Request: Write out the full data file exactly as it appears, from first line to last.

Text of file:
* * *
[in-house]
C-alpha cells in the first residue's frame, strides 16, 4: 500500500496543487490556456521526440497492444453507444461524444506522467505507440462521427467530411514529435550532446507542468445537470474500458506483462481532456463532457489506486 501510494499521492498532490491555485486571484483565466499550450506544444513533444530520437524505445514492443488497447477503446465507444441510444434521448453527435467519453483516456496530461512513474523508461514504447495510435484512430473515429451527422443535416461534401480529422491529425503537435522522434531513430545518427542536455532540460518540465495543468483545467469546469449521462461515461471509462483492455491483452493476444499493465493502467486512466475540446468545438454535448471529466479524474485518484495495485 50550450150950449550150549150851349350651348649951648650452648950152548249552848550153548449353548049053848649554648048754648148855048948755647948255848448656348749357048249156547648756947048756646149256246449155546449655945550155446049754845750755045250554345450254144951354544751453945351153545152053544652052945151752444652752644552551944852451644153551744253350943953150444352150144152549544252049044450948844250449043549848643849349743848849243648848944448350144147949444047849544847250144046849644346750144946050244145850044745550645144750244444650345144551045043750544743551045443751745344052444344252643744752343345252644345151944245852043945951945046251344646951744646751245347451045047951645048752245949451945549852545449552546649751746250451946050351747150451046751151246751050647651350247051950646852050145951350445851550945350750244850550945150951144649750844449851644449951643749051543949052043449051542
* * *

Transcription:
[in-house]
C-alpha cells in the first residue's frame, strides 16, 4: 500500500496543487490556456521526440497492444453507444461524444506522467505507440462521427467530411514529435550532446507542468445537470474500458506483462481532456463532457489506486 501510494499521492498532490491555485486571484483565466499550450506544444513533444530520437524505445514492443488497447477503446465507444441510444434521448453527435467519453483516456496530461512513474523508461514504447495510435484512430473515429451527422443535416461534401480529422491529425503537435522522434531513430545518427542536455532540460518540465495543468483545467469546469449521462461515461471509462483492455491483452493476444499493465493502467486512466475540446468545438454535448471529466479524474485518484495495485 50550450150950449550150549150851349350651348649951648650452648950152548249552848550153548449353548049053848649554648048754648148855048948755647948255848448656348749357048249156547648756947048756646149256246449155546449655945550155446049754845750755045250554345450254144951354544751453945351153545152053544652052945151752444652752644552551944852451644153551744253350943953150444352150144152549544252049044450948844250449043549848643849349743848849243648848944448350144147949444047849544847250144046849644346750144946050244145850044745550645144750244444650345144551045043750544743551045443751745344052444344252643744752343345252644345151944245852043945951945046251344646951744646751245347451045047951645048752245949451945549852545449552546649751746250451946050351747150451046751151246751050647651350247051950646852050145951350445851550945350750244850550945150951144649750844449851644449951643749051543949052043449051542